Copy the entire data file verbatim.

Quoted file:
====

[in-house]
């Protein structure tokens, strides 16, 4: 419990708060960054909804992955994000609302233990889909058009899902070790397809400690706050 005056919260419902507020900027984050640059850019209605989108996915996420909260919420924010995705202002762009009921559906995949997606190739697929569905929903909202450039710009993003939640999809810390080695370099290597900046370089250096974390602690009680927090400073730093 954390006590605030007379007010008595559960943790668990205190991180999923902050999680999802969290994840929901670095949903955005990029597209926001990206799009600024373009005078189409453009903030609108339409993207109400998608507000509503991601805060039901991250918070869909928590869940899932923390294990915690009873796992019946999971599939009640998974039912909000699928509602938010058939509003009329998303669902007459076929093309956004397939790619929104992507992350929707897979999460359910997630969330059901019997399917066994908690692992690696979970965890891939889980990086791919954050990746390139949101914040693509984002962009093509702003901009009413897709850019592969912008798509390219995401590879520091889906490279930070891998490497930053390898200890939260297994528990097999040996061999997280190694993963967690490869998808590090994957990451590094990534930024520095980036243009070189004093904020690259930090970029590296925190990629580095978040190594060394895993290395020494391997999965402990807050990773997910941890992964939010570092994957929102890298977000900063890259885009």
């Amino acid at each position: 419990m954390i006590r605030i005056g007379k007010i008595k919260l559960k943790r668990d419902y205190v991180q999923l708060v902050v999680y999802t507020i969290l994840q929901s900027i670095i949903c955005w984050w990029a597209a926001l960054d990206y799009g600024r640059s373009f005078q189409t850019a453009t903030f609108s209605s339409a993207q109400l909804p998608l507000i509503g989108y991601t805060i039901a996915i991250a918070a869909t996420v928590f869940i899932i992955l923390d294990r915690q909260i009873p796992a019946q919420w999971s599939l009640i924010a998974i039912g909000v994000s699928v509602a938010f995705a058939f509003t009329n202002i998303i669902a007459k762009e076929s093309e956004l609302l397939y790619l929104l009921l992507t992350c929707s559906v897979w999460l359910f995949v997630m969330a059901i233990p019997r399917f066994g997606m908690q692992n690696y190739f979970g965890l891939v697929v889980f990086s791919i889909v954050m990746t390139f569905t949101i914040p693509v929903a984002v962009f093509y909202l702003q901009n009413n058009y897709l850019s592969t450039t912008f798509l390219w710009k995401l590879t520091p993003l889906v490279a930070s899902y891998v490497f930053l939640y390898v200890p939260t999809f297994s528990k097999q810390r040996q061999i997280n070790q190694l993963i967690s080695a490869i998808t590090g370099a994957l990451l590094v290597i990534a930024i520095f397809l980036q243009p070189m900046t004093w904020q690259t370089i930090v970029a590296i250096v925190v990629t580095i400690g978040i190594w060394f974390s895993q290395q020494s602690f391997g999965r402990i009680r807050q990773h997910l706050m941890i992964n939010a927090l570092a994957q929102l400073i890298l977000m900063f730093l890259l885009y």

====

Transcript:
[in-house]
């Protein structure tokens, strides 16, 4: 419990708060960054909804992955994000609302233990889909058009899902070790397809400690706050 005056919260419902507020900027984050640059850019209605989108996915996420909260919420924010995705202002762009009921559906995949997606190739697929569905929903909202450039710009993003939640999809810390080695370099290597900046370089250096974390602690009680927090400073730093 954390006590605030007379007010008595559960943790668990205190991180999923902050999680999802969290994840929901670095949903955005990029597209926001990206799009600024373009005078189409453009903030609108339409993207109400998608507000509503991601805060039901991250918070869909928590869940899932923390294990915690009873796992019946999971599939009640998974039912909000699928509602938010058939509003009329998303669902007459076929093309956004397939790619929104992507992350929707897979999460359910997630969330059901019997399917066994908690692992690696979970965890891939889980990086791919954050990746390139949101914040693509984002962009093509702003901009009413897709850019592969912008798509390219995401590879520091889906490279930070891998490497930053390898200890939260297994528990097999040996061999997280190694993963967690490869998808590090994957990451590094990534930024520095980036243009070189004093904020690259930090970029590296925190990629580095978040190594060394895993290395020494391997999965402990807050990773997910941890992964939010570092994957929102890298977000900063890259885009």
């Amino acid at each position: 419990m954390i006590r605030i005056g007379k007010i008595k919260l559960k943790r668990d419902y205190v991180q999923l708060v902050v999680y999802t507020i969290l994840q929901s900027i670095i949903c955005w984050w990029a597209a926001l960054d990206y799009g600024r640059s373009f005078q189409t850019a453009t903030f609108s209605s339409a993207q109400l909804p998608l507000i509503g989108y991601t805060i039901a996915i991250a918070a869909t996420v928590f869940i899932i992955l923390d294990r915690q909260i009873p796992a019946q919420w999971s599939l009640i924010a998974i039912g909000v994000s699928v509602a938010f995705a058939f509003t009329n202002i998303i669902a007459k762009e076929s093309e956004l609302l397939y790619l929104l009921l992507t992350c929707s559906v897979w999460l359910f995949v997630m969330a059901i233990p019997r399917f066994g997606m908690q692992n690696y190739f979970g965890l891939v697929v889980f990086s791919i889909v954050m990746t390139f569905t949101i914040p693509v929903a984002v962009f093509y909202l702003q901009n009413n058009y897709l850019s592969t450039t912008f798509l390219w710009k995401l590879t520091p993003l889906v490279a930070s899902y891998v490497f930053l939640y390898v200890p939260t999809f297994s528990k097999q810390r040996q061999i997280n070790q190694l993963i967690s080695a490869i998808t590090g370099a994957l990451l590094v290597i990534a930024i520095f397809l980036q243009p070189m900046t004093w904020q690259t370089i930090v970029a590296i250096v925190v990629t580095i400690g978040i190594w060394f974390s895993q290395q020494s602690f391997g999965r402990i009680r807050q990773h997910l706050m941890i992964n939010a927090l570092a994957q929102l400073i890298l977000m900063f730093l890259l885009y």